Actually quite the opposite. When word got out I was doing a book signing in a small conservative town, a group of conservative bible thumpers tried to protest because my novel featured a gay character engaging in sexually devious acts with other males, including, but not limited to, drug and alcohol abuse. The amount of support I received to combat those haters was tremendous. I don’t know if I would’ve made it to the Bestseller list without them.
That’s a tough one. They’re not totally different, they function best hand in hand. I think I prefer writing and reading horror, though I think mystery tends to be a bit more creative and witty. I do love them both but my favorite changes between them day to day.
The Woman in Black by Susan Hill
We’ve Always Lived in the Castle by Shirley Jackson
Bag of Bones by Stephen King
The Turn of the Screw by Henry James
The Machinery of Night by Douglas Clegg
The Man in the Brown Suit by Agatha Christie
And Then There Were None by Agatha Christie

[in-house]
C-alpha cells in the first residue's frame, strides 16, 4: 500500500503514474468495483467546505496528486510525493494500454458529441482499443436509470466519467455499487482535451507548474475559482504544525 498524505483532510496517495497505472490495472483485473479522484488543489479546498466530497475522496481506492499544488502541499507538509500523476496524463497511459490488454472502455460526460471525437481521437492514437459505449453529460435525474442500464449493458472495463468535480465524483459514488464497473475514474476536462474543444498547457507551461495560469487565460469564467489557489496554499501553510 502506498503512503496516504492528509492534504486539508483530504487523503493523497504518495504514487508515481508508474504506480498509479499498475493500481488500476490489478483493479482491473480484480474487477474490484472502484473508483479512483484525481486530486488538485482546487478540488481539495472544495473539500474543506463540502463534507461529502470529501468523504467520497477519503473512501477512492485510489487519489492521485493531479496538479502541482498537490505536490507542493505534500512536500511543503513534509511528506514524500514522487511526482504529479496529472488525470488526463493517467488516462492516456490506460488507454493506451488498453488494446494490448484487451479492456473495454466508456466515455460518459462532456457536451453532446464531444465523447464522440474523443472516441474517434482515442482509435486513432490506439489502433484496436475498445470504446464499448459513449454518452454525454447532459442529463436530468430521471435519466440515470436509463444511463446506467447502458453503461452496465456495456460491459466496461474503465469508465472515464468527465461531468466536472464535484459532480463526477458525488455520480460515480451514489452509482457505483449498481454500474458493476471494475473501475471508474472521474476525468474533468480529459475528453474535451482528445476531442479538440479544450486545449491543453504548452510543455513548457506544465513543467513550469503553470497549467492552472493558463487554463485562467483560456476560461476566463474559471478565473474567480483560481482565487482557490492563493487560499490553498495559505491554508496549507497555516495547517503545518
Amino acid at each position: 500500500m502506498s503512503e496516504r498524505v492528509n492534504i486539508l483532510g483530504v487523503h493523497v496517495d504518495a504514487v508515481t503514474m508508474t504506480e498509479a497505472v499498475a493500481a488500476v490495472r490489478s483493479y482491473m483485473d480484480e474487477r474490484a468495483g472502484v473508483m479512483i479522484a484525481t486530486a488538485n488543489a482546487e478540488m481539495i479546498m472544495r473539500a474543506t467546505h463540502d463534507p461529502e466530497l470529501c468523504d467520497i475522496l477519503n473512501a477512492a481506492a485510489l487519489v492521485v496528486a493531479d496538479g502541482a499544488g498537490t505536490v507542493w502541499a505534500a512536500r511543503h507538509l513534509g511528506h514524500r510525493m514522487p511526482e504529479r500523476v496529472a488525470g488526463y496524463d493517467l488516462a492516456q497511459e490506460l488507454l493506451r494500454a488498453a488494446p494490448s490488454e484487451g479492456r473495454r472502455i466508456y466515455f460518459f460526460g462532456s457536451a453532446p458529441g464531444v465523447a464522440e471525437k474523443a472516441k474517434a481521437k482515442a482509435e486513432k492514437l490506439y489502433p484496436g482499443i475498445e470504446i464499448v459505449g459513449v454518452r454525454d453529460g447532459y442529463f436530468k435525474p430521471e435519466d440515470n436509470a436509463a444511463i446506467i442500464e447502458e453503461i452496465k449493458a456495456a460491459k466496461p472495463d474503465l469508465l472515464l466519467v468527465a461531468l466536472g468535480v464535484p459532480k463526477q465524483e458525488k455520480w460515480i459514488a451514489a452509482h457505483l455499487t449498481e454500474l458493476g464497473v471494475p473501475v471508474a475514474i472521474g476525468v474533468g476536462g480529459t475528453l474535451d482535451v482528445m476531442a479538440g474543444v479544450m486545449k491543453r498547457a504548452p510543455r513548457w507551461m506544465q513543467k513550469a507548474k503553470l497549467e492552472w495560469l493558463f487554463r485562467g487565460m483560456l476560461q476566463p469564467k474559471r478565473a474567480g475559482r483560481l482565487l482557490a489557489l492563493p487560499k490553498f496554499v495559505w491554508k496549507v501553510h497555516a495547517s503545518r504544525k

Death of a Party by Carolyn Hart
My late grandmother, Cloe Garrison, first inspired me to write. She read to me for hours every night since as young as I could remember. Even at five and six years old she was reading to me Shakespeare and Poe and Agatha Christie, explaining the language and situations when I didn’t understand, and when I started to get sleepy, we’d switch to picture books. She took me to every play at the high school and community college and watched classics and musicals on television. As an adult my grandmother and those authors still stick with me. Only now I’ve added Stephen King to that list.
I am currently working on a novel titled Evilution that I may turn into a series depending on their success.
A certified emergency response team is sent to investigate an oil tanker that lost communication, but when the only witness kills himself, it causes a chain of events that cause them to be stranded on an uncharted island filled with bizarre and horrific experiments involving the self-regeneration of nanotechnology and “gray goo.” Basically it’s a zombie novel (possibly a series) that I wrote as a grim parable of the future in technology. I wanted to present the question: “If technology allows us to live forever, should we? And of the people who do take advantage of that, are they most likely the kind of people we don’t want to live forever?”
The first will take place on an island in the Pacific Northwest. If the book is well-received, I will write the sequel which takes place in a city on the mainland with a new cast of characters, but with cameos from previous ones.